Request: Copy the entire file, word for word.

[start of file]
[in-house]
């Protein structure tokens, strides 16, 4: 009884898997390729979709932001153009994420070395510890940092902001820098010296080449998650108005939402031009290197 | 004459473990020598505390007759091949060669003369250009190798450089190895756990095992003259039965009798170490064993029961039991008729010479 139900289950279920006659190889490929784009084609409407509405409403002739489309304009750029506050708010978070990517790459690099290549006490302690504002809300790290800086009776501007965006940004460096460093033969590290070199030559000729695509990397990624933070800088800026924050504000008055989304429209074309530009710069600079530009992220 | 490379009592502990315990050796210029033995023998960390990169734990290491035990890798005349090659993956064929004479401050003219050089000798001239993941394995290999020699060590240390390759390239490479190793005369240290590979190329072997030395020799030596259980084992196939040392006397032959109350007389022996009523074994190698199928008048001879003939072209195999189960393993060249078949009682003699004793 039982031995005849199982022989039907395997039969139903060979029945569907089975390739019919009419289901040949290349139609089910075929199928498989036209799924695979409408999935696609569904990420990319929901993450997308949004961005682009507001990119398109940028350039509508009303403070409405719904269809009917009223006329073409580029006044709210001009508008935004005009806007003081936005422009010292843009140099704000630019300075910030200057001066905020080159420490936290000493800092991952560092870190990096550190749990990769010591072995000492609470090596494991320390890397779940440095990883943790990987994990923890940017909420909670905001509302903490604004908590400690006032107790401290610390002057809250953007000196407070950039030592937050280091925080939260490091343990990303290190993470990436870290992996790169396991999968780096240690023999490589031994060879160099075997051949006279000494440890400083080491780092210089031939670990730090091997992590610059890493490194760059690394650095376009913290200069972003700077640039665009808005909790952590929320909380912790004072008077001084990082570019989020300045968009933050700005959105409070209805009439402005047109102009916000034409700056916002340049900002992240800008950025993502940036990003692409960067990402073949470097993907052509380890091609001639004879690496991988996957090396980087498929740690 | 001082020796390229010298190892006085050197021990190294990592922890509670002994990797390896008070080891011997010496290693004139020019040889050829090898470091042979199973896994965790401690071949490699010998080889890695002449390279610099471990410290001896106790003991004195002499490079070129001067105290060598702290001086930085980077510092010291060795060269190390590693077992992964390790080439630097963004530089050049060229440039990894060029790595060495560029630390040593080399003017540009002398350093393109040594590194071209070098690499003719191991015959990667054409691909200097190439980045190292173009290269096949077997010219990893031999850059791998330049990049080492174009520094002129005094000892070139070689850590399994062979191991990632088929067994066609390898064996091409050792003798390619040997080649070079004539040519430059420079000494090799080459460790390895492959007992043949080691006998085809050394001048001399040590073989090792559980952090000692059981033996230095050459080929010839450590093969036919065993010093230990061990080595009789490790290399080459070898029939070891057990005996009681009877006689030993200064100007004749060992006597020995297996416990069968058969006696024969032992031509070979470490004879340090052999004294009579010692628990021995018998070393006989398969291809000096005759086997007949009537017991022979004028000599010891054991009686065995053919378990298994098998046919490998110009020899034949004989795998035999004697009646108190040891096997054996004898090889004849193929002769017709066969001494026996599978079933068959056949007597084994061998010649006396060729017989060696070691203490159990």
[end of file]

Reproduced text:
[in-house]
């Protein structure tokens, strides 16, 4: 009884898997390729979709932001153009994420070395510890940092902001820098010296080449998650108005939402031009290197 | 004459473990020598505390007759091949060669003369250009190798450089190895756990095992003259039965009798170490064993029961039991008729010479 139900289950279920006659190889490929784009084609409407509405409403002739489309304009750029506050708010978070990517790459690099290549006490302690504002809300790290800086009776501007965006940004460096460093033969590290070199030559000729695509990397990624933070800088800026924050504000008055989304429209074309530009710069600079530009992220 | 490379009592502990315990050796210029033995023998960390990169734990290491035990890798005349090659993956064929004479401050003219050089000798001239993941394995290999020699060590240390390759390239490479190793005369240290590979190329072997030395020799030596259980084992196939040392006397032959109350007389022996009523074994190698199928008048001879003939072209195999189960393993060249078949009682003699004793 039982031995005849199982022989039907395997039969139903060979029945569907089975390739019919009419289901040949290349139609089910075929199928498989036209799924695979409408999935696609569904990420990319929901993450997308949004961005682009507001990119398109940028350039509508009303403070409405719904269809009917009223006329073409580029006044709210001009508008935004005009806007003081936005422009010292843009140099704000630019300075910030200057001066905020080159420490936290000493800092991952560092870190990096550190749990990769010591072995000492609470090596494991320390890397779940440095990883943790990987994990923890940017909420909670905001509302903490604004908590400690006032107790401290610390002057809250953007000196407070950039030592937050280091925080939260490091343990990303290190993470990436870290992996790169396991999968780096240690023999490589031994060879160099075997051949006279000494440890400083080491780092210089031939670990730090091997992590610059890493490194760059690394650095376009913290200069972003700077640039665009808005909790952590929320909380912790004072008077001084990082570019989020300045968009933050700005959105409070209805009439402005047109102009916000034409700056916002340049900002992240800008950025993502940036990003692409960067990402073949470097993907052509380890091609001639004879690496991988996957090396980087498929740690 | 001082020796390229010298190892006085050197021990190294990592922890509670002994990797390896008070080891011997010496290693004139020019040889050829090898470091042979199973896994965790401690071949490699010998080889890695002449390279610099471990410290001896106790003991004195002499490079070129001067105290060598702290001086930085980077510092010291060795060269190390590693077992992964390790080439630097963004530089050049060229440039990894060029790595060495560029630390040593080399003017540009002398350093393109040594590194071209070098690499003719191991015959990667054409691909200097190439980045190292173009290269096949077997010219990893031999850059791998330049990049080492174009520094002129005094000892070139070689850590399994062979191991990632088929067994066609390898064996091409050792003798390619040997080649070079004539040519430059420079000494090799080459460790390895492959007992043949080691006998085809050394001048001399040590073989090792559980952090000692059981033996230095050459080929010839450590093969036919065993010093230990061990080595009789490790290399080459070898029939070891057990005996009681009877006689030993200064100007004749060992006597020995297996416990069968058969006696024969032992031509070979470490004879340090052999004294009579010692628990021995018998070393006989398969291809000096005759086997007949009537017991022979004028000599010891054991009686065995053919378990298994098998046919490998110009020899034949004989795998035999004697009646108190040891096997054996004898090889004849193929002769017709066969001494026996599978079933068959056949007597084994061998010649006396060729017989060696070691203490159990």